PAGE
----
When it was worth something.

Now it's worth less than petros' cum.


Do you gargle those keyboard keys as well?
 
Jinentonix
No Party Affiliation
+3
#11
Quote: Originally Posted by mentalfloss View Post

When it was worth something.

Now it's worth less than petros' cum.

But it's still worth more than you.
 
mentalfloss
#12
No, I still have a job.
 
captain morgan
No Party Affiliation
+1
#13
Boystown didn't shut due to coronavirus?
 
mentalfloss
#14
We're essential.

Unlike Alberta. *snicker*
 
Hoid
#15
Quote: Originally Posted by mentalfloss View Post

Developing a 'nearly worthless product'.. It's a no-brainer, said a helmet-head once..




Western Canada Select (WSC) crude oil has been selling for less than $5.00 a barrel, and on Friday, WCS was listed at $2.87, according to CBC Canada.

There are a number of things that can be started right now, like energy-efficient retrofits of homes and businesses – better windows or thicker insulation, says Boucher.

This type of work is labor-intensive and would be done by local contractors and businesses. Profits would stay in the community and homeowners would benefit from lower fuel bills. "These are simple approaches, but they're domestic. They don't put us in a situation where we're overly exposed to the ebbs and flows of oil and gas," Boucher said.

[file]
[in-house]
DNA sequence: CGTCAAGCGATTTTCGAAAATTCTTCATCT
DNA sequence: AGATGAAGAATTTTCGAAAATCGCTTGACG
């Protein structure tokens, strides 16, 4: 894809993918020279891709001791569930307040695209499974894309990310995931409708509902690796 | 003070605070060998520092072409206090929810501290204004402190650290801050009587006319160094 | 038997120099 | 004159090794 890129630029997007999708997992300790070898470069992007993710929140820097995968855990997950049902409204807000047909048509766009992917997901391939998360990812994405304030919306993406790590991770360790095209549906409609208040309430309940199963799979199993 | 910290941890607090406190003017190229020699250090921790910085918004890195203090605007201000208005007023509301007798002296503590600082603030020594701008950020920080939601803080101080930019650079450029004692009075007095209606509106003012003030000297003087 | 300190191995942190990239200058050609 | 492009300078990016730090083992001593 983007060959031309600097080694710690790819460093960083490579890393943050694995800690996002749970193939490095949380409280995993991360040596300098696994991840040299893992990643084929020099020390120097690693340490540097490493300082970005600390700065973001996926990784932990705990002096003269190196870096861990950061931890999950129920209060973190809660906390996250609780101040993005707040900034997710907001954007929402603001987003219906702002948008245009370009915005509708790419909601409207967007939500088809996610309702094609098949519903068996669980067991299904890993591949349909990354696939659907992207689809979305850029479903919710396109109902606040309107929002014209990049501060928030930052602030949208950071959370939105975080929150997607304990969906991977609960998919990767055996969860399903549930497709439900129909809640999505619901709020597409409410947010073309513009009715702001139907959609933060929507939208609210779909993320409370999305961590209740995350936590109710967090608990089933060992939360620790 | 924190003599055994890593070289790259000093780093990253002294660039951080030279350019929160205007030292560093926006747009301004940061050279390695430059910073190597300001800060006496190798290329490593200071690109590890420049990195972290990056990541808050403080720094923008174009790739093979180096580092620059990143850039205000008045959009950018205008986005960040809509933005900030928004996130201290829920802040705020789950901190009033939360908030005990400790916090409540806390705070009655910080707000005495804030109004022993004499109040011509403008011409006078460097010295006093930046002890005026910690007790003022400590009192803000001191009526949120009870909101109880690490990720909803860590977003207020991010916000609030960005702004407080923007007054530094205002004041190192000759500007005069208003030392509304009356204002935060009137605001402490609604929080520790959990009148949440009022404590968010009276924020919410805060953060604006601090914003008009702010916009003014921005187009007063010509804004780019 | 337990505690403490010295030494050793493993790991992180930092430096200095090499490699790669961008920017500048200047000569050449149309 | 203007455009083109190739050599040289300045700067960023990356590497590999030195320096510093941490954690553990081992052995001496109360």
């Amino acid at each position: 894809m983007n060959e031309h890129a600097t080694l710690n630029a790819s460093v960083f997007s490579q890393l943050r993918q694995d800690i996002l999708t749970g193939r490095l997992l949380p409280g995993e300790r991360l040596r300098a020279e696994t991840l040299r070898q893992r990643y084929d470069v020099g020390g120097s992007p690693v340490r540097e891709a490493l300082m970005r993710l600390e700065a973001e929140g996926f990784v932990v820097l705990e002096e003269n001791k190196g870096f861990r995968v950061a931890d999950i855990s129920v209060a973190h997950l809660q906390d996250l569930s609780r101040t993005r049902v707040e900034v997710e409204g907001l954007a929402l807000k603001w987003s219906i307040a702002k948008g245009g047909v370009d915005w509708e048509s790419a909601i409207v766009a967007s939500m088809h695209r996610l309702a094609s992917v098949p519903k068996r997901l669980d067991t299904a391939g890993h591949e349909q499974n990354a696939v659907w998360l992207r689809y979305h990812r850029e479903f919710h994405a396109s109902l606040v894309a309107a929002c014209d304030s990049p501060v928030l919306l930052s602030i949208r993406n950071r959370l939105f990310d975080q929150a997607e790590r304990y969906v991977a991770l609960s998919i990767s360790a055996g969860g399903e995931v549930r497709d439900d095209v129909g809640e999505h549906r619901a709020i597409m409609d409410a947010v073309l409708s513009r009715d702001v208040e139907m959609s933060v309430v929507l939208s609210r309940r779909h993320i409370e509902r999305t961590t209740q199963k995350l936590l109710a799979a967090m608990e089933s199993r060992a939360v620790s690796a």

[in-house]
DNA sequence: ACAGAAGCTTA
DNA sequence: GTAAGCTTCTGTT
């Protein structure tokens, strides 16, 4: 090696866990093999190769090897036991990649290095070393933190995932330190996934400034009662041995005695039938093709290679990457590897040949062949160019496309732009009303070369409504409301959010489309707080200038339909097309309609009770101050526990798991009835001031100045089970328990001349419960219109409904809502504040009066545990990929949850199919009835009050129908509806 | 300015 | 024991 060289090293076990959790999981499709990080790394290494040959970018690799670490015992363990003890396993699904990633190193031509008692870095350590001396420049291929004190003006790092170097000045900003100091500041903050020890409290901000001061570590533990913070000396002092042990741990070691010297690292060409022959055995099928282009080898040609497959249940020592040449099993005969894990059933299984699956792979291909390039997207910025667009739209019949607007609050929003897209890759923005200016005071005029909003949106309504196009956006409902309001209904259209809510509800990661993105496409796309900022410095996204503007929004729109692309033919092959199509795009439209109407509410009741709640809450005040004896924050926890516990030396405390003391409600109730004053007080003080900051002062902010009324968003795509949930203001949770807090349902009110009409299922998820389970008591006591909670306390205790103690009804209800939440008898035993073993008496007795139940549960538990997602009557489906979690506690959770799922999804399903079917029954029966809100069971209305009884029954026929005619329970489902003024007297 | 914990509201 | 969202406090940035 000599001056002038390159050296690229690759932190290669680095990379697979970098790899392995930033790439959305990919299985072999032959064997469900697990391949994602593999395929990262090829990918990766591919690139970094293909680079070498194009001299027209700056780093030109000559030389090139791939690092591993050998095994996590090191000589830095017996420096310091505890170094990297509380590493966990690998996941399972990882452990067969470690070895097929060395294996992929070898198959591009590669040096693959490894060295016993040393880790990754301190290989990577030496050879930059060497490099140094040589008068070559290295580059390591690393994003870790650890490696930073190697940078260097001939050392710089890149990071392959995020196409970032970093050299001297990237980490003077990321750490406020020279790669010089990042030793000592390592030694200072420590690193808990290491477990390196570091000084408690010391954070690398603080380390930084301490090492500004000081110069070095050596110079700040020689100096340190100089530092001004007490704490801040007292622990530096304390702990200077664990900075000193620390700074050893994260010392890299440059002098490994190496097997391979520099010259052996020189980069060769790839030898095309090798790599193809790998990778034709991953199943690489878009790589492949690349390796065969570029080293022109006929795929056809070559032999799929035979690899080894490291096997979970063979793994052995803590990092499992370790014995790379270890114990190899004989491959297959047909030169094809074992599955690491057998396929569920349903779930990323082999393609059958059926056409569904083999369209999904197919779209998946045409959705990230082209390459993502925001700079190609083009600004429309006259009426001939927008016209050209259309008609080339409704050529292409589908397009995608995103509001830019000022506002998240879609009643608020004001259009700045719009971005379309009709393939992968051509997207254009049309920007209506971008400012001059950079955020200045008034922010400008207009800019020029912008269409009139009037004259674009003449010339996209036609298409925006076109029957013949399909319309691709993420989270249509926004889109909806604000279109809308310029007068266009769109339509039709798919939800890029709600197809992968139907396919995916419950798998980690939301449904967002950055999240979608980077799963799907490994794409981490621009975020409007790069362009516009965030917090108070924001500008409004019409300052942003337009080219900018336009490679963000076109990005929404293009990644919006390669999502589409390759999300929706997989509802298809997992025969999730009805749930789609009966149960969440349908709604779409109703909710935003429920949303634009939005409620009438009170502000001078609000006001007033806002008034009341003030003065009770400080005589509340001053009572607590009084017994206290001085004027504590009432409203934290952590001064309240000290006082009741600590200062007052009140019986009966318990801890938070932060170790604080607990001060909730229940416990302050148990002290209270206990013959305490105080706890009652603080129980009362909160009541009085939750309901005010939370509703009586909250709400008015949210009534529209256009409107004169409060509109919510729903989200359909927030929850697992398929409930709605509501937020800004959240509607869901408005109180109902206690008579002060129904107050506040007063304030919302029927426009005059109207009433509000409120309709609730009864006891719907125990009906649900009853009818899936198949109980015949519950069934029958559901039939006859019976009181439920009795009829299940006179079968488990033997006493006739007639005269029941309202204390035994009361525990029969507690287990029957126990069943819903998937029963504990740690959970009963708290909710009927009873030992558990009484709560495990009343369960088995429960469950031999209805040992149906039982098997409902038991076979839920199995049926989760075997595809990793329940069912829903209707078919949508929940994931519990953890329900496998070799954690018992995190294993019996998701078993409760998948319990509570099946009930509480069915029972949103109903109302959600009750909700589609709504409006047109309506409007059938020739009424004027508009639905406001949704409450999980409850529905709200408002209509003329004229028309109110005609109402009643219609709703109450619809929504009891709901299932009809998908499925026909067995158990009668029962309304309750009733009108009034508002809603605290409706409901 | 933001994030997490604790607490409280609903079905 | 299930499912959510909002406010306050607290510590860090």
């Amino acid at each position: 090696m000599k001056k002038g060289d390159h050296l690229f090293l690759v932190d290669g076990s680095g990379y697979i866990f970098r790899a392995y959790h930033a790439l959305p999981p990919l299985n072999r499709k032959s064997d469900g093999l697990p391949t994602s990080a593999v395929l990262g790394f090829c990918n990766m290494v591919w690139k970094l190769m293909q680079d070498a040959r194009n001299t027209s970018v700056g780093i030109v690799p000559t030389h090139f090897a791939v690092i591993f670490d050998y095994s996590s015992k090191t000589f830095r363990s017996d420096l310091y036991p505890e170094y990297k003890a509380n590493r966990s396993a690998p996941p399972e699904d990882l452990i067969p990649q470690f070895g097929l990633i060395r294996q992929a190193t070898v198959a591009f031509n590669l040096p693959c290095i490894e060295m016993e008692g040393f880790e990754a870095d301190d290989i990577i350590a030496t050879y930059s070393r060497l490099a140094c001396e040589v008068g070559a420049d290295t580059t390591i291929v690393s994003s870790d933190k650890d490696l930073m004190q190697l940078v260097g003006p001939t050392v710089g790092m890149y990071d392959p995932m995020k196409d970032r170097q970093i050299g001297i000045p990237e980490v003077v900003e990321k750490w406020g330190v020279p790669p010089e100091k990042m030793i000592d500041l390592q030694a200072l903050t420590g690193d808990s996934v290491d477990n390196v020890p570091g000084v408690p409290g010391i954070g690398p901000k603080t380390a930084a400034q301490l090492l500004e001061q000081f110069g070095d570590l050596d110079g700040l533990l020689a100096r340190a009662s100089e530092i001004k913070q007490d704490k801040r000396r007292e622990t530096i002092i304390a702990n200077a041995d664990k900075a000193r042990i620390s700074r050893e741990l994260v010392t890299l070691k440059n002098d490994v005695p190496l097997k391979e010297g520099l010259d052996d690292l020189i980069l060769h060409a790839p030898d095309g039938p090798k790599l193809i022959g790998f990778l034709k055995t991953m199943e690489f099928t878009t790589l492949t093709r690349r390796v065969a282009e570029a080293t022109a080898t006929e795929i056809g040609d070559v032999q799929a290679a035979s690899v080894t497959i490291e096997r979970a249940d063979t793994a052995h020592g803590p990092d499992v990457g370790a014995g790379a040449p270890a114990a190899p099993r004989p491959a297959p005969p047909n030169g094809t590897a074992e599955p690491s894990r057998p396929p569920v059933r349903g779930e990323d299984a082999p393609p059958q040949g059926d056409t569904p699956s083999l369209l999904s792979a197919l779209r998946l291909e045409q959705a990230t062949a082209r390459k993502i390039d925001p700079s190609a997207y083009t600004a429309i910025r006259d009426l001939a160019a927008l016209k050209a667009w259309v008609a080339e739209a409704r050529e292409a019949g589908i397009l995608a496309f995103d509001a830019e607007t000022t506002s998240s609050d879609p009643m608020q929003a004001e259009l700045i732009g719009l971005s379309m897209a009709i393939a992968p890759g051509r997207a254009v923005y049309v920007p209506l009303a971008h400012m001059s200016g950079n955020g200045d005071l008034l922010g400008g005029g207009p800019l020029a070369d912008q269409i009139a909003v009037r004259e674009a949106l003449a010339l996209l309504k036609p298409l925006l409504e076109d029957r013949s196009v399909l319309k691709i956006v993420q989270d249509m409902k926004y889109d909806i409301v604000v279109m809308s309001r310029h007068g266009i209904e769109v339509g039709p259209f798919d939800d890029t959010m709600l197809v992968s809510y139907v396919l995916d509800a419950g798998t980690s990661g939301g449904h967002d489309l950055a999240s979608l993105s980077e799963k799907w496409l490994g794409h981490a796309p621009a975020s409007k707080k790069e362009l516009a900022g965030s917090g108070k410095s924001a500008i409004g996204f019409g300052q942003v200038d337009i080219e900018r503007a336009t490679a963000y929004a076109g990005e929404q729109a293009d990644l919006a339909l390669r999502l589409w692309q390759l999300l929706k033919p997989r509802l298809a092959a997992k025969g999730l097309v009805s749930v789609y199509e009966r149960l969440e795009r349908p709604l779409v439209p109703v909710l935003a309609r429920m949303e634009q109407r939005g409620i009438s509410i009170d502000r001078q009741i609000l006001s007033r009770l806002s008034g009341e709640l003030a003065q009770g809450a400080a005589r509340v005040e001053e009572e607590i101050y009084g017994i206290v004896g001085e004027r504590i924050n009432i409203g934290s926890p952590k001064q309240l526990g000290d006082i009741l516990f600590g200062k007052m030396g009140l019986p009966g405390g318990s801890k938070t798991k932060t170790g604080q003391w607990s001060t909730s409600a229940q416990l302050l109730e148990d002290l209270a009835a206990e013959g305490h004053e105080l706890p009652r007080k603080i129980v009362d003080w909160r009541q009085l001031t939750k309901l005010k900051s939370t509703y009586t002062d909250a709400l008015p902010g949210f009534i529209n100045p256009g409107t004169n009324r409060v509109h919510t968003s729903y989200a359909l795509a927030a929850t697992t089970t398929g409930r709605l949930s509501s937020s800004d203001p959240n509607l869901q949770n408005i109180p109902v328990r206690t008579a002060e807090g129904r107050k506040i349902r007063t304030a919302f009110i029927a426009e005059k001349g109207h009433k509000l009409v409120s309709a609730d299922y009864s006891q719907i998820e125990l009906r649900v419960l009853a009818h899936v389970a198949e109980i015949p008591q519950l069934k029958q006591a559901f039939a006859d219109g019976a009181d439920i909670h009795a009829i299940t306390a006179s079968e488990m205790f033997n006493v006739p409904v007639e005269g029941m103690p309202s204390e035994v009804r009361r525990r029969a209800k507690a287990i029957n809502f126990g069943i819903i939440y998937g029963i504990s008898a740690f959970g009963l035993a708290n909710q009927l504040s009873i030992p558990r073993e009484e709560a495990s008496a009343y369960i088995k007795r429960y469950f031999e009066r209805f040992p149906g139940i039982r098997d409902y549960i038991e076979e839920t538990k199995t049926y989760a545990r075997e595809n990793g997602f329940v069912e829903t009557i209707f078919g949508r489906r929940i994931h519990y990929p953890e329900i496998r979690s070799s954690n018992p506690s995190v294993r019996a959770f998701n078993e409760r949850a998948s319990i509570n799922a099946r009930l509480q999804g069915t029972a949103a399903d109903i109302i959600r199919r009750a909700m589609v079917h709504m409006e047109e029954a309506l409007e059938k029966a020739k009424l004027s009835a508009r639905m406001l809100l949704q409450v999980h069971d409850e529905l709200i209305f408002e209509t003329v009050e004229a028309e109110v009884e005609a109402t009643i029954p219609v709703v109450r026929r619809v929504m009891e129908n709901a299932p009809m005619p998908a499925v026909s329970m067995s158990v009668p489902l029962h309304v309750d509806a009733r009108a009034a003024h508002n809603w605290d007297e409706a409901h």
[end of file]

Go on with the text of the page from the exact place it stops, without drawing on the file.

There is also solar, wind, geothermal and biomass energy from wood and crop waste that could all deliver government tax revenue and jobs. This is especially true of geothermal energy (GE). And guess where this energy is most abundant?

"The same place as the oil and gas that has paid the rent for over a century: right under our feet," writes David Yager in EnergyNow.ca.

Oil producers who've run out of space to store their nearly worthless product "will be paying people to take away our resources," Alberta Premier Jason Kenney said this month.

http://www.digitaljournal.com/busine...article/570517

This has all come true or is coming true.

The way the stock market works is that it factors in the future.

It has factored in the future of oil-based fuel and this is what it is.
 
petros
+1
#16
Quote: Originally Posted by captain morgan View Post

What the flosstard doesn't realize is that the prices he quotes are offers and not an actual sale.
No one in NorAm will sell for $5 a bbl, kinda like how some US grades had offers for the producer to pay a supplier $40 per bbl - no one will do this.
That said, buddy and his usual suspect buddies are good for a big laugh

Not too sharp that boy.
 
Avro52
#17
Quote: Originally Posted by mentalfloss View Post

No, I still have a job.

Fluffer?

You do seem to know what the value of cum is.
 
petros
+1
#18
Quote: Originally Posted by Hoid View Post

This has all come true or is coming true.